MONOGRAPH ON POLYPHONIC MOTETS OF LASSUS by Sherlock Holmes. The abso-freaking-lutely last word on the subject. Orlando de Lassus was a 16th Century Catholic composer of masses, hymns, and (of course) motets.

NYMPHS AND THEIR WAYS, Anonymous. Book found on a shelf by the children in C.S. Lewis’ The Lion, the Witch, and the Wardrobe, which sounds like it’s not for children.

OLD WORDS AND NAMES IN THE SHIRE by Meriadoc Brandybuck.

PLETHORA: LOST VERSE 1942-2002, by William Coraxe. (London, Oxford University Press, 2002) Imaginary book created by Ronald Flanagan, the winner of an Imaginary Book Review Contest put on by The Modern Word (


THE PNAKOTIC MANUSCRIPTS, by anonymous alien monsters. In H.P. Lovecraft, a history of the Great Race of Yith (you don’t even want to know) written by themselves.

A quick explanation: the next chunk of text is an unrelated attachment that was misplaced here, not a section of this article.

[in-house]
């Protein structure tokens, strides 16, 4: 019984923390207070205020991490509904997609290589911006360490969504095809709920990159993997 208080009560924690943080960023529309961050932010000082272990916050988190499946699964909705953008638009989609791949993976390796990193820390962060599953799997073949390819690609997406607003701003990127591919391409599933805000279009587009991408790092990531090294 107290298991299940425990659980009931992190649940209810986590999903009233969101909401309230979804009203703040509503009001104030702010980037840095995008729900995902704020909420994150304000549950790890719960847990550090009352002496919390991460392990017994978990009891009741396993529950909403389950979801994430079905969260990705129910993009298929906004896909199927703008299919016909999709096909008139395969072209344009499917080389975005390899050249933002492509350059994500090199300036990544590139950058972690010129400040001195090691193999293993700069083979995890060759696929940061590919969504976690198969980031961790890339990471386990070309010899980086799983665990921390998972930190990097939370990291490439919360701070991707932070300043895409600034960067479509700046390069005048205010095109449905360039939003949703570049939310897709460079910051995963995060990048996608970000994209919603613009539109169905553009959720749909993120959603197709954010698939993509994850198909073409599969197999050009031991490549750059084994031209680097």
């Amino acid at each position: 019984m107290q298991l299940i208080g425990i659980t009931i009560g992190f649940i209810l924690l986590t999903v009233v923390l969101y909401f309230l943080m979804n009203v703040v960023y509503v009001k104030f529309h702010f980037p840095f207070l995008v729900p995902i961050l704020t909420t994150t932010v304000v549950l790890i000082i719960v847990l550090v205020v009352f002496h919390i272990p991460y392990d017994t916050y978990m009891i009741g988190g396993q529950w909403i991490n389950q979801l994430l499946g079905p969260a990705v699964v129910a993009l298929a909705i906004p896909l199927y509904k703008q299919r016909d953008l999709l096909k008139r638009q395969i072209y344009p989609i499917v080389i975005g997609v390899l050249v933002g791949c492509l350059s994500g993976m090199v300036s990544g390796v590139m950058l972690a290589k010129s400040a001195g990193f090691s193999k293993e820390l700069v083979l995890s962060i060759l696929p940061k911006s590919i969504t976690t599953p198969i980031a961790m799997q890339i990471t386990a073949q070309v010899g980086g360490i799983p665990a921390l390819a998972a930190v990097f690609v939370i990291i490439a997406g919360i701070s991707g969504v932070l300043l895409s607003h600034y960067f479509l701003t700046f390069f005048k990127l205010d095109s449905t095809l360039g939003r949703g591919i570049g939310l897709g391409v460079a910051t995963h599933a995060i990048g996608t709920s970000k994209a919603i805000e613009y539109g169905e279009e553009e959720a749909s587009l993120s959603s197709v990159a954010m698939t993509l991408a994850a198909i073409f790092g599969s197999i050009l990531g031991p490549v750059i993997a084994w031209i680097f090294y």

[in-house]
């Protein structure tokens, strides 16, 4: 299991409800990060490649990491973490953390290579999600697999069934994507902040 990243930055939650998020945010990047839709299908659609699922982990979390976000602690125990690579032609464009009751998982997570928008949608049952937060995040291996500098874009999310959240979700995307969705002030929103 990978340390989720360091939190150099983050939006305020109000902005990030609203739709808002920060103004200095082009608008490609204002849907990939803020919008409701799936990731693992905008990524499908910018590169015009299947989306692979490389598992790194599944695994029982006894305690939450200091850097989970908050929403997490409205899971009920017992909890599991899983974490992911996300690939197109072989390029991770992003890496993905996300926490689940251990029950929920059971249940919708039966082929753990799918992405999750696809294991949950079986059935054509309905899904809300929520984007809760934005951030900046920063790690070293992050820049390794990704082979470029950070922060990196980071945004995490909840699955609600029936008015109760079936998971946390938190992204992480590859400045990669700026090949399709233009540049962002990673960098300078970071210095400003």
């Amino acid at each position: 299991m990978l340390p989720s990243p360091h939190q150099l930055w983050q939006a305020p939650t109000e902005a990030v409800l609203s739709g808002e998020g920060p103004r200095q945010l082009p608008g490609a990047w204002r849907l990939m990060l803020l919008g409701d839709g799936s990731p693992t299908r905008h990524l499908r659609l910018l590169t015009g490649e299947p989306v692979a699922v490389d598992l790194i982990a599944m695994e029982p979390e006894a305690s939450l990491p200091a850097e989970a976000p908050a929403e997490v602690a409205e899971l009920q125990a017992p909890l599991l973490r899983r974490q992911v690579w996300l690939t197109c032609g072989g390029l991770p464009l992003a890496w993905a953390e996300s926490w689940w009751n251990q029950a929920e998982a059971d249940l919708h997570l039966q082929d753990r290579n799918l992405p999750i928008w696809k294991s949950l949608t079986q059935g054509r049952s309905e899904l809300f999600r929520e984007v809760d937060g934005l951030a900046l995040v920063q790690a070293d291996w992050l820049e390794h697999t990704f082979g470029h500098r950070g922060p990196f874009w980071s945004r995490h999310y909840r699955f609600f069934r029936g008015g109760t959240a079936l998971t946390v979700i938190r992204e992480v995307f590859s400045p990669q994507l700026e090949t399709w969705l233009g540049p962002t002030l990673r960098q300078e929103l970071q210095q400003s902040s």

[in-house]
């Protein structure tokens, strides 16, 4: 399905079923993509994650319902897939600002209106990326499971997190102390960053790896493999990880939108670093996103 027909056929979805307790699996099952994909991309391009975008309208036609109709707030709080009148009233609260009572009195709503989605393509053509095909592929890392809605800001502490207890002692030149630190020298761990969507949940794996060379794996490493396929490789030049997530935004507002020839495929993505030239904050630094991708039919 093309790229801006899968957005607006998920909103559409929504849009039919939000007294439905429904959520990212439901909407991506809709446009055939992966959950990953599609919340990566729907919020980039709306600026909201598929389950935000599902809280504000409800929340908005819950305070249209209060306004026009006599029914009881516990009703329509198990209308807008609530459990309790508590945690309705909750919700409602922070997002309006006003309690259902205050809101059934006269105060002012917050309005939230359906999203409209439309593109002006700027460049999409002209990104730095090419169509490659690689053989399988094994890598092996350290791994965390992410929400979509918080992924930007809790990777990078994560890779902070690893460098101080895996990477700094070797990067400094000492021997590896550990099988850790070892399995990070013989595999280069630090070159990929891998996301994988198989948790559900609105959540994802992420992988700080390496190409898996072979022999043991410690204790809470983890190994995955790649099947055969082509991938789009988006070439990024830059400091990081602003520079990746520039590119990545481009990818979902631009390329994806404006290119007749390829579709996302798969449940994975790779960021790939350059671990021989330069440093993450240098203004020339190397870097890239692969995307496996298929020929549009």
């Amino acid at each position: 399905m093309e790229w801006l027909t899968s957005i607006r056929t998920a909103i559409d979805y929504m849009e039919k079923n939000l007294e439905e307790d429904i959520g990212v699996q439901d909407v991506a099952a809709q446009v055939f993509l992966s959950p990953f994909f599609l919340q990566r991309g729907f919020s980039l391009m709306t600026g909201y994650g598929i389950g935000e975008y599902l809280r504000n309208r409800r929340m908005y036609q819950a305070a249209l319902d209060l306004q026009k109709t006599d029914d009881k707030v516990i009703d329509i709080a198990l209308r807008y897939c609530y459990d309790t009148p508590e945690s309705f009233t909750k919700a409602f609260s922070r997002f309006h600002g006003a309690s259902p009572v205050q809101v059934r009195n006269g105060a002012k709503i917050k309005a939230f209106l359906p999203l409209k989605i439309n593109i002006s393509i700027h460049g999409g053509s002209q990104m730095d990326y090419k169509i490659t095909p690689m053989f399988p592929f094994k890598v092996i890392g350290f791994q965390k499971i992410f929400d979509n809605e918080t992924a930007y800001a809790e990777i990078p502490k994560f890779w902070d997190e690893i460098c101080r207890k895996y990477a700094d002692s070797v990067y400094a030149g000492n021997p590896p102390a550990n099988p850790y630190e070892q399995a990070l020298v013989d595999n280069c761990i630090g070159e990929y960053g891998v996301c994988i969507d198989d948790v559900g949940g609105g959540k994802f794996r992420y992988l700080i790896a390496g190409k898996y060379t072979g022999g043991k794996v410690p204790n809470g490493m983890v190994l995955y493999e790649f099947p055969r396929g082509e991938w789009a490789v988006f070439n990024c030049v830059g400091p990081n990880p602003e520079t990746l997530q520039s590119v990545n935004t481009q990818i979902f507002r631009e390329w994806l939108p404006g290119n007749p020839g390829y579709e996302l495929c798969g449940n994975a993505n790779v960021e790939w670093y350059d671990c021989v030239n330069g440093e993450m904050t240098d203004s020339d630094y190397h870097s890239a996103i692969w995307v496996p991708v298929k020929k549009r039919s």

THE PROUSTIAN THEME IN A LETTER FROM KEATS TO BENJAMIN BAILEY by Humbert Humbert. From Vladimir Nabokov’s Lolita. Lolita is boring as hell, but this imaginary book sounds pretty good.

THE SEVEN MINUTES by J.J. Jadway. (Paris, Etoile Press, 171 pages) The most banned book in history, The Seven Minutes purports to describe what women think about during sex. Created by Irving Wallace in the novel of the same name.

THE SEVENTH TRUMPET by some guy I don't remember. This is the title of a book written by a character in a play I wrote once. I don't remember what The Seventh Trumpet was supposed to be about, but it sucked. My play sucked, too.

SOME OBSERVATIONS UPON A SERIES OF KALMUK SKULLS by George Edward Challenger. From Arthur Conan Doyle’s The Lost World.